New York’s Microgrids Exempt from Clean Energy Standard — For Now

Aug. 2, 2016
New York’s microgrids will not be required to comply with the state’s new clean energy standard, but the idea will be taken up again by state regulators in 2020.

Credit: Ian Prowell

New York’s microgrids will not be required to comply with the state’s new clean energy standard, but the idea will be taken up again by state regulators in 2020.

That’s the word from the state Public Service Commission in an order issued Monday that requires 50 percent of the state’s electric supply come from renewable energy by 2030.

The requirement will be carried out by a broad range of players that serve retail customers – utilities, competitive retail suppliers, community choice aggregations, municipal utilities, and retail customers that self-supply through the New York Independent System Operator.

Utilities and others had urged the commission to apply the standard to microgrids as well. But the commission spared New York’s microgrids from the obligation out of concern that it could become an obstacle to the fledgling industry.

The commission also noted that microgrids don’t yet serve a large number of customers in New York. The state is expected to see a significant ramping up of microgrid development because of its $40 million NY Prize, a microgrid incentive program.

For similar reasons, combined heat and power plants (CHP) are exempt. But the state will re-examine its decision to exempt both microgrids and CHP when it undertakes its first triennial review of the clean energy standard in four years.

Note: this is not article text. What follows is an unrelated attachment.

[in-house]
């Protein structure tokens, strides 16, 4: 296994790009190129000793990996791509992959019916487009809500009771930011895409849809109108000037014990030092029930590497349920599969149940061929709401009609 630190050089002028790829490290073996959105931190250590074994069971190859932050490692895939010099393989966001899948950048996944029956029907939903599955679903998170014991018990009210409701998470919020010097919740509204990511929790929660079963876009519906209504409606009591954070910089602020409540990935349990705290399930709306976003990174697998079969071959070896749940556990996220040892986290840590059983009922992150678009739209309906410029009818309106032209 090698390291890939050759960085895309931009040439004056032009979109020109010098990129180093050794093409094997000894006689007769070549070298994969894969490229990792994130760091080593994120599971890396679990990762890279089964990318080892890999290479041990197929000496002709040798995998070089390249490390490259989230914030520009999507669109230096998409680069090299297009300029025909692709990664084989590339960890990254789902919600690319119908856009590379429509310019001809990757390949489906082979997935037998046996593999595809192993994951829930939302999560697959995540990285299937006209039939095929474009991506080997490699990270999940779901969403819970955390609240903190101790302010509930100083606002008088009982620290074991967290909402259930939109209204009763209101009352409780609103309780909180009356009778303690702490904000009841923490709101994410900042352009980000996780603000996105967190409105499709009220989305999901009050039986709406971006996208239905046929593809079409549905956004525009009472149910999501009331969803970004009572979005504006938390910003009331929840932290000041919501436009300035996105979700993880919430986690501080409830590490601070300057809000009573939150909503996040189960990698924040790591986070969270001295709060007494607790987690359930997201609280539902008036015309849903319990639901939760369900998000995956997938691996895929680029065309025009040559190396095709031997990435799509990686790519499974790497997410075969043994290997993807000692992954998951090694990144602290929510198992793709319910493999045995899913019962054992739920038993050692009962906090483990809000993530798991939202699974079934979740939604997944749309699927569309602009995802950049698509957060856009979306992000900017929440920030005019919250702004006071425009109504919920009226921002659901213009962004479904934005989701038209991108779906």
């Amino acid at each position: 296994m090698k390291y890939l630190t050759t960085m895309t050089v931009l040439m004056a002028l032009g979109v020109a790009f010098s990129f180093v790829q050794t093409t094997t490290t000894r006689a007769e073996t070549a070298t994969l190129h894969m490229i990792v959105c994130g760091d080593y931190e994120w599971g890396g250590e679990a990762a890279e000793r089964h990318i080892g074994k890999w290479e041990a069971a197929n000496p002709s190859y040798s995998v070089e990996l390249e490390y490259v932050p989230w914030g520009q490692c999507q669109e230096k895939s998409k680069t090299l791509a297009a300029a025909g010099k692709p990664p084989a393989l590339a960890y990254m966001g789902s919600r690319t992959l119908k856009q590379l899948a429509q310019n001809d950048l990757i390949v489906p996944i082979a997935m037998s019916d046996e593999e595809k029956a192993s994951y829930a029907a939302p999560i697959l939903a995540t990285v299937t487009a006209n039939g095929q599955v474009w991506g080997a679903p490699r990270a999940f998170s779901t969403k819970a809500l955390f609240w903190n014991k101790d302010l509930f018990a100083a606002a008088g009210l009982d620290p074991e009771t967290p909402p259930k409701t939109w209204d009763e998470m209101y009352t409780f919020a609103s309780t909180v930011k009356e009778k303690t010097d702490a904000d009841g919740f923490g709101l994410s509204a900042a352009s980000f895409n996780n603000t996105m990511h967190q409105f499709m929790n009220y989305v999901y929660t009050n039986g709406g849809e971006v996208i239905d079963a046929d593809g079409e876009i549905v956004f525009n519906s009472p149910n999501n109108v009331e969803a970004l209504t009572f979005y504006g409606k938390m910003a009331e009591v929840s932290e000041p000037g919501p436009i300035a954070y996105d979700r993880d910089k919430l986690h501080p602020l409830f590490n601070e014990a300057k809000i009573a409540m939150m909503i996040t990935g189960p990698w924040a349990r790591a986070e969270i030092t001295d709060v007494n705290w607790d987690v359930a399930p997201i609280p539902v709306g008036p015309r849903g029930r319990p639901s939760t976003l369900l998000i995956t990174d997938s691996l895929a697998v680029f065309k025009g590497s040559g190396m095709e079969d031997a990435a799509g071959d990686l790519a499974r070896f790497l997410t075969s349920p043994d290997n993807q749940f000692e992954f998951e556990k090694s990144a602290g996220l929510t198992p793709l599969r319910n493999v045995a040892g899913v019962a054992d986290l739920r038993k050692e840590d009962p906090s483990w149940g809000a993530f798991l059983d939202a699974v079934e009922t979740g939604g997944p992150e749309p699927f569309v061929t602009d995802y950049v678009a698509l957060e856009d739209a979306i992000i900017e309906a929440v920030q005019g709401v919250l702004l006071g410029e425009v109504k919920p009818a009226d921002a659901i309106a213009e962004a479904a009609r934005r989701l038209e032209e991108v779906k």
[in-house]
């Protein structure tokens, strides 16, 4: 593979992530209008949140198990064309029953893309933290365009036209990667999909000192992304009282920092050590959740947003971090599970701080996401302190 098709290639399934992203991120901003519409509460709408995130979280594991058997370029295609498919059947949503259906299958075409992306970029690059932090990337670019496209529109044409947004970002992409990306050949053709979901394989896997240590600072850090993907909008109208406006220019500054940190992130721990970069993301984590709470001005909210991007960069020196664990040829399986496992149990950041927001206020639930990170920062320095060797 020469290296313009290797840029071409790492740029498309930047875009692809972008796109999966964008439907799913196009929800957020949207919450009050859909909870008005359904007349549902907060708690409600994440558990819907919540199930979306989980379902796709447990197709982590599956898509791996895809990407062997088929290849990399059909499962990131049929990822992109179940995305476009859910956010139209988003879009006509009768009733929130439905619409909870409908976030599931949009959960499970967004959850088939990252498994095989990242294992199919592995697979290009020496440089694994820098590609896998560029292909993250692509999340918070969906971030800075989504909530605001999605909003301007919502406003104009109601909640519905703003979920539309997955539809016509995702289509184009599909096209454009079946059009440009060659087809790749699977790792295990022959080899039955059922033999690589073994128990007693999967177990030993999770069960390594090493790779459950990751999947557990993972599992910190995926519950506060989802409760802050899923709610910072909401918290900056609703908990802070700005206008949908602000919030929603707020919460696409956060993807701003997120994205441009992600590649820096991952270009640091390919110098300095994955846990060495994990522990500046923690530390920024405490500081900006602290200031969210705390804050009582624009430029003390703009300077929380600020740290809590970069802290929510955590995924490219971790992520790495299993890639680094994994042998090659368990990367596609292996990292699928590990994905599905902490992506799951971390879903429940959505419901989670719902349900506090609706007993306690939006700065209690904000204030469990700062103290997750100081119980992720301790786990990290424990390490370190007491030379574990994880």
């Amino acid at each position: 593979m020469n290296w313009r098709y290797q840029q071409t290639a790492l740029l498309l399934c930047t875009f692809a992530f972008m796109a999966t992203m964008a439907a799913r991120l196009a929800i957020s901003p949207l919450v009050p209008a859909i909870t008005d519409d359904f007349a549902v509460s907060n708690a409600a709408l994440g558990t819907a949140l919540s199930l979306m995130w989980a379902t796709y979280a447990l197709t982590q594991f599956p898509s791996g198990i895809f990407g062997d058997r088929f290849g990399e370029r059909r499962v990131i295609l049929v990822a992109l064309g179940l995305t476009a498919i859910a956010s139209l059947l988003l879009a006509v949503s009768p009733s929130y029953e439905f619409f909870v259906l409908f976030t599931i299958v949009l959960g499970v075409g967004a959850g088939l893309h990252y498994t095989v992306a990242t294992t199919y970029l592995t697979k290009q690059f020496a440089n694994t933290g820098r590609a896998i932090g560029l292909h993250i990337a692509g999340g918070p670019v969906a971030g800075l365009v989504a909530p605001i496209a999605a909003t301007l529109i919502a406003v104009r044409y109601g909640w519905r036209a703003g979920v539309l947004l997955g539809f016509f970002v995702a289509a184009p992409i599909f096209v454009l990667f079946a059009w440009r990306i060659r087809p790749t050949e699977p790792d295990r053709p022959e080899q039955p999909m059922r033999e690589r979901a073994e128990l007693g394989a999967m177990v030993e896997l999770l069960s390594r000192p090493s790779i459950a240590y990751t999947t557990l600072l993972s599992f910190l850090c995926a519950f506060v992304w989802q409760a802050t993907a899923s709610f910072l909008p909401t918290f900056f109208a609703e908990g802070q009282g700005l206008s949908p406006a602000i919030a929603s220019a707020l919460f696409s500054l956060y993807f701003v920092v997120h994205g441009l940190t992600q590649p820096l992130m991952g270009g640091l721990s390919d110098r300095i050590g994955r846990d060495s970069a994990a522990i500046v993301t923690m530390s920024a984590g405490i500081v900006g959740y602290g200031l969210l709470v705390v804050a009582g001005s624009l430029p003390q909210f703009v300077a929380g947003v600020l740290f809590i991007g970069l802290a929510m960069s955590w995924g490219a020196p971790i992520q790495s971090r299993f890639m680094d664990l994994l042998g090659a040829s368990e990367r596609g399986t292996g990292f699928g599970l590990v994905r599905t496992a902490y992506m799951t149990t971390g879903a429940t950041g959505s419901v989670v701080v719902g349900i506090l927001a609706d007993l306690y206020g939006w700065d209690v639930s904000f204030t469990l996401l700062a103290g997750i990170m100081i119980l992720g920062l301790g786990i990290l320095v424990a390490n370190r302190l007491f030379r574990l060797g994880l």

Those required to participate must meet the standard by acquiring renewable energy credits or by making an alternative compliance payment the New York State Energy & Research Development Authority. Proceeds will go toward helping developers finance new renewable energy sources.

The standard ramps up gradually over the years. In 2017, participants must procure 0.6 percent of their load from renewables, rising to 4.8 percent by 2021. Targets will escalate in later years at percentages yet to be specified.

New York describes the new clean energy standard as critical to its goal of reducing greenhouse gas emissions by 40 percent (from 1990 levels) by 2030 and 80 percent by 2050.

Renewable energy currently make up a small percentage of New York’s supply portfolio. As of 2014, its mix was roughly 37 percent natural gas, 31 percent nuclear, 23.5 percent hydro, 4.5 percent coal, 3.5 percent wind, solar, biomass and biogas, 1.3 percent solid waste, and 0.4 percent oil.

New York’s decision means that six jurisdictions, which together have almost one-fifth of the U.S. population or almost 65 million people – now have at least a 50 percent renewables requirement, according to Kit Kennedy of the Natural Resources Defense Council. The others are California, Vermont, Hawaii and Oregon and the District of Columbia.

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About the Author

Elisa Wood | Editor-in-Chief

Elisa Wood is an award-winning writer and editor who specializes in the energy industry. She is chief editor and co-founder of Microgrid Knowledge and serves as co-host of the publication’s popular conference series. She also co-founded, where she continues to lead a team of energy writers who produce content for energy companies and advocacy organizations.

She has been writing about energy for more than two decades and is published widely. Her work can be found in prominent energy business journals as well as mainstream publications. She has been quoted by NPR, the Wall Street Journal and other notable media outlets.

“For an especially readable voice in the industry, the most consistent interpreter across these years has been the energy journalist Elisa Wood, whose Microgrid Knowledge (and conference) has aggregated more stories better than any other feed of its time,” wrote Malcolm McCullough, in the book, Downtime on the Microgrid, published by MIT Press in 2020.

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